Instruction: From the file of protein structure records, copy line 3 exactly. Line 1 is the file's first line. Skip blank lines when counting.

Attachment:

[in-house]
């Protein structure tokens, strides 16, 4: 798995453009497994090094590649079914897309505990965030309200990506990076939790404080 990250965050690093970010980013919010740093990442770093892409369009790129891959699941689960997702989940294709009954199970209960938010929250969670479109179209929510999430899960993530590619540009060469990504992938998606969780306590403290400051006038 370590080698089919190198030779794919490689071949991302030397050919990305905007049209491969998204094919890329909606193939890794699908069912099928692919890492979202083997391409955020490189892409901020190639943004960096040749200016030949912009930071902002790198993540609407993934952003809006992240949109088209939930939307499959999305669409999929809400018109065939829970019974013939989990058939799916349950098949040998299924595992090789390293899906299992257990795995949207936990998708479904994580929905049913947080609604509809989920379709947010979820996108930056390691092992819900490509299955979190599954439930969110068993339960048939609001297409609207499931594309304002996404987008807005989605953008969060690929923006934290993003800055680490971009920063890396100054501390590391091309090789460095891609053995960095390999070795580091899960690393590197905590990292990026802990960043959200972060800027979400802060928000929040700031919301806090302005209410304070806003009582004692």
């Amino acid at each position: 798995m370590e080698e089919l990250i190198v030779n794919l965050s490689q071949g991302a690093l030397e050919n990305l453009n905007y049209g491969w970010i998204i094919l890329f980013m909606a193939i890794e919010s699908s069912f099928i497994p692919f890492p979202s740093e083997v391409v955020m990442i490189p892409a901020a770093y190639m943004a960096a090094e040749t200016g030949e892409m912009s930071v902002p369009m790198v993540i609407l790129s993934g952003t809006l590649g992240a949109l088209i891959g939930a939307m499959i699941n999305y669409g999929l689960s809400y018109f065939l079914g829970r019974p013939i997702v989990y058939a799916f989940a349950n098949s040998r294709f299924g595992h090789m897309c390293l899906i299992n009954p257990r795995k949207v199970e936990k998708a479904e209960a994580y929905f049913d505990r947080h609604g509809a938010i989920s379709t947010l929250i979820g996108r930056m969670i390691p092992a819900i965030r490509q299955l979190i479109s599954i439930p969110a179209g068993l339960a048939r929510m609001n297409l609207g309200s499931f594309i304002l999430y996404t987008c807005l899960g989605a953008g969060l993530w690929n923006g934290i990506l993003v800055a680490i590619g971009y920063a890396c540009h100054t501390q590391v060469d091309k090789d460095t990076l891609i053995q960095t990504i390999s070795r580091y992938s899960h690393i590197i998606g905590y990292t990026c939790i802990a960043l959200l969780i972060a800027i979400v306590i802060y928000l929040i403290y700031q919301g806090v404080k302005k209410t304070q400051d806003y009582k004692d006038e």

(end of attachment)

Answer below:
């Amino acid at each position: 798995m370590e080698e089919l990250i190198v030779n794919l965050s490689q071949g991302a690093l030397e050919n990305l453009n905007y049209g491969w970010i998204i094919l890329f980013m909606a193939i890794e919010s699908s069912f099928i497994p692919f890492p979202s740093e083997v391409v955020m990442i490189p892409a901020a770093y190639m943004a960096a090094e040749t200016g030949e892409m912009s930071v902002p369009m790198v993540i609407l790129s993934g952003t809006l590649g992240a949109l088209i891959g939930a939307m499959i699941n999305y669409g999929l689960s809400y018109f065939l079914g829970r019974p013939i997702v989990y058939a799916f989940a349950n098949s040998r294709f299924g595992h090789m897309c390293l899906i299992n009954p257990r795995k949207v199970e936990k998708a479904e209960a994580y929905f049913d505990r947080h609604g509809a938010i989920s379709t947010l929250i979820g996108r930056m969670i390691p092992a819900i965030r490509q299955l979190i479109s599954i439930p969110a179209g068993l339960a048939r929510m609001n297409l609207g309200s499931f594309i304002l999430y996404t987008c807005l899960g989605a953008g969060l993530w690929n923006g934290i990506l993003v800055a680490i590619g971009y920063a890396c540009h100054t501390q590391v060469d091309k090789d460095t990076l891609i053995q960095t990504i390999s070795r580091y992938s899960h690393i590197i998606g905590y990292t990026c939790i802990a960043l959200l969780i972060a800027i979400v306590i802060y928000l929040i403290y700031q919301g806090v404080k302005k209410t304070q400051d806003y009582k004692d006038e």